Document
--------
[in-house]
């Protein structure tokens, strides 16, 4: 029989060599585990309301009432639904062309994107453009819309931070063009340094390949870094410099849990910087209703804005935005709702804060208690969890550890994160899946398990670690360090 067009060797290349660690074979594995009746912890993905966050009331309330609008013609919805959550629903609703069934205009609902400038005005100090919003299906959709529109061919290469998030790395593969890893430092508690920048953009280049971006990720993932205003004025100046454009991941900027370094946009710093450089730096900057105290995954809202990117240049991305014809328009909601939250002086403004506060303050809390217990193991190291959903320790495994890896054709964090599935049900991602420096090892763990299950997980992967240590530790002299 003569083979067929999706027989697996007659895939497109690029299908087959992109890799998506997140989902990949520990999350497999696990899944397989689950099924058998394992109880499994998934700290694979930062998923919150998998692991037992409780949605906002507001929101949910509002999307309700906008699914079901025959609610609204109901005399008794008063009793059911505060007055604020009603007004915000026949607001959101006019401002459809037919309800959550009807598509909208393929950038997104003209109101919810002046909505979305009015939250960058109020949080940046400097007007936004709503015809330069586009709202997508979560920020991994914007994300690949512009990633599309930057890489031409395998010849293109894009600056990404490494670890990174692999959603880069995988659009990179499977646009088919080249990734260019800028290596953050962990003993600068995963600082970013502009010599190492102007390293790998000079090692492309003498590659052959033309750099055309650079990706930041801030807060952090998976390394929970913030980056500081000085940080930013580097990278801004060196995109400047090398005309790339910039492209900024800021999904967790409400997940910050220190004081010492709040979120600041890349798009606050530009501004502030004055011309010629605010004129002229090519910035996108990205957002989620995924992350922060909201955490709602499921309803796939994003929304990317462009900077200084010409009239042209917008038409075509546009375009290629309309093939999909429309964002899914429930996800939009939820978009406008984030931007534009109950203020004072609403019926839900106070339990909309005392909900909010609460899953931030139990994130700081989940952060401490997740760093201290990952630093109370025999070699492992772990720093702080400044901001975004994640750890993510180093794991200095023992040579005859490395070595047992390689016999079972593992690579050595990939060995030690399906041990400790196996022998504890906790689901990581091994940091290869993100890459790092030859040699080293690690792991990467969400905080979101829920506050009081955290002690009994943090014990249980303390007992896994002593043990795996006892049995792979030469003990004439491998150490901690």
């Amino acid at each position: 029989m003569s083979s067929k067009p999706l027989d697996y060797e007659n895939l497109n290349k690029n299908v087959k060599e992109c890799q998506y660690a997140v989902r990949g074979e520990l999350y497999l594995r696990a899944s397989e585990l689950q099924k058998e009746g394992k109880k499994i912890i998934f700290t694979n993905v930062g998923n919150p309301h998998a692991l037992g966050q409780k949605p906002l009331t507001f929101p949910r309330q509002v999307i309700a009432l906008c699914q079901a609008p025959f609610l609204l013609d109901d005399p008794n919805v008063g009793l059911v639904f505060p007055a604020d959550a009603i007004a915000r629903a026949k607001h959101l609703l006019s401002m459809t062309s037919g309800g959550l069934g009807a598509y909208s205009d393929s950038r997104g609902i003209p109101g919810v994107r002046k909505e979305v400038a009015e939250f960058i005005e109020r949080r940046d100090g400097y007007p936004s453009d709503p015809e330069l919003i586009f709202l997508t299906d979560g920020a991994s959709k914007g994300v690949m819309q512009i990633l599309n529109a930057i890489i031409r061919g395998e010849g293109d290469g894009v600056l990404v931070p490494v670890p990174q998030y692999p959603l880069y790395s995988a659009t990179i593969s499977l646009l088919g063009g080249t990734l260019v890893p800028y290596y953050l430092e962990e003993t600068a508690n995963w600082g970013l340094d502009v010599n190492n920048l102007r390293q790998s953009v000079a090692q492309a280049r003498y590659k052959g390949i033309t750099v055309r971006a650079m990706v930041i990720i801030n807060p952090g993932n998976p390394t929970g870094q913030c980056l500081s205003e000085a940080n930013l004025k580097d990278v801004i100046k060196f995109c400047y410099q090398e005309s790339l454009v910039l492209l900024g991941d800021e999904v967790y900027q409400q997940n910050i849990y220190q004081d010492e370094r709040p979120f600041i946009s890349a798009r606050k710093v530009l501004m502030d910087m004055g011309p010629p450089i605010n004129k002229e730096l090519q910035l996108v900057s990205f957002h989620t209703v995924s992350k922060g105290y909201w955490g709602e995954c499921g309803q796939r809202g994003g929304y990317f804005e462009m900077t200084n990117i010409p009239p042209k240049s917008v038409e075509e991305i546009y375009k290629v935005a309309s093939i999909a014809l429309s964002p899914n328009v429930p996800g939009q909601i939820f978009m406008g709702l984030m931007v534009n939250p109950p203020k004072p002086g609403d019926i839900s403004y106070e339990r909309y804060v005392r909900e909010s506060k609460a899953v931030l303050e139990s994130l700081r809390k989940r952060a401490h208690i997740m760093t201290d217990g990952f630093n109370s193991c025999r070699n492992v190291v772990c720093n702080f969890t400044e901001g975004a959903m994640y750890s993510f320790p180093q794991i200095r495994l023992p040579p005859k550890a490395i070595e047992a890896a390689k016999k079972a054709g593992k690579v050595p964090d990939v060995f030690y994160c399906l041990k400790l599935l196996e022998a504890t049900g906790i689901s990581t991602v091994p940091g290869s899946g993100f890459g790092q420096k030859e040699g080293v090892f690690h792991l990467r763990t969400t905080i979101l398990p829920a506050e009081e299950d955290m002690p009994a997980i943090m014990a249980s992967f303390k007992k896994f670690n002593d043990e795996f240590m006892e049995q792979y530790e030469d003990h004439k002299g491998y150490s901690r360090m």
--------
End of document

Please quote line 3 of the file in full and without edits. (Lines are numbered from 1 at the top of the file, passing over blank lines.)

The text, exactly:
């Amino acid at each position: 029989m003569s083979s067929k067009p999706l027989d697996y060797e007659n895939l497109n290349k690029n299908v087959k060599e992109c890799q998506y660690a997140v989902r990949g074979e520990l999350y497999l594995r696990a899944s397989e585990l689950q099924k058998e009746g394992k109880k499994i912890i998934f700290t694979n993905v930062g998923n919150p309301h998998a692991l037992g966050q409780k949605p906002l009331t507001f929101p949910r309330q509002v999307i309700a009432l906008c699914q079901a609008p025959f609610l609204l013609d109901d005399p008794n919805v008063g009793l059911v639904f505060p007055a604020d959550a009603i007004a915000r629903a026949k607001h959101l609703l006019s401002m459809t062309s037919g309800g959550l069934g009807a598509y909208s205009d393929s950038r997104g609902i003209p109101g919810v994107r002046k909505e979305v400038a009015e939250f960058i005005e109020r949080r940046d100090g400097y007007p936004s453009d709503p015809e330069l919003i586009f709202l997508t299906d979560g920020a991994s959709k914007g994300v690949m819309q512009i990633l599309n529109a930057i890489i031409r061919g395998e010849g293109d290469g894009v600056l990404v931070p490494v670890p990174q998030y692999p959603l880069y790395s995988a659009t990179i593969s499977l646009l088919g063009g080249t990734l260019v890893p800028y290596y953050l430092e962990e003993t600068a508690n995963w600082g970013l340094d502009v010599n190492n920048l102007r390293q790998s953009v000079a090692q492309a280049r003498y590659k052959g390949i033309t750099v055309r971006a650079m990706v930041i990720i801030n807060p952090g993932n998976p390394t929970g870094q913030c980056l500081s205003e000085a940080n930013l004025k580097d990278v801004i100046k060196f995109c400047y410099q090398e005309s790339l454009v910039l492209l900024g991941d800021e999904v967790y900027q409400q997940n910050i849990y220190q004081d010492e370094r709040p979120f600041i946009s890349a798009r606050k710093v530009l501004m502030d910087m004055g011309p010629p450089i605010n004129k002229e730096l090519q910035l996108v900057s990205f957002h989620t209703v995924s992350k922060g105290y909201w955490g709602e995954c499921g309803q796939r809202g994003g929304y990317f804005e462009m900077t200084n990117i010409p009239p042209k240049s917008v038409e075509e991305i546009y375009k290629v935005a309309s093939i999909a014809l429309s964002p899914n328009v429930p996800g939009q909601i939820f978009m406008g709702l984030m931007v534009n939250p109950p203020k004072p002086g609403d019926i839900s403004y106070e339990r909309y804060v005392r909900e909010s506060k609460a899953v931030l303050e139990s994130l700081r809390k989940r952060a401490h208690i997740m760093t201290d217990g990952f630093n109370s193991c025999r070699n492992v190291v772990c720093n702080f969890t400044e901001g975004a959903m994640y750890s993510f320790p180093q794991i200095r495994l023992p040579p005859k550890a490395i070595e047992a890896a390689k016999k079972a054709g593992k690579v050595p964090d990939v060995f030690y994160c399906l041990k400790l599935l196996e022998a504890t049900g906790i689901s990581t991602v091994p940091g290869s899946g993100f890459g790092q420096k030859e040699g080293v090892f690690h792991l990467r763990t969400t905080i979101l398990p829920a506050e009081e299950d955290m002690p009994a997980i943090m014990a249980s992967f303390k007992k896994f670690n002593d043990e795996f240590m006892e049995q792979y530790e030469d003990h004439k002299g491998y150490s901690r360090m």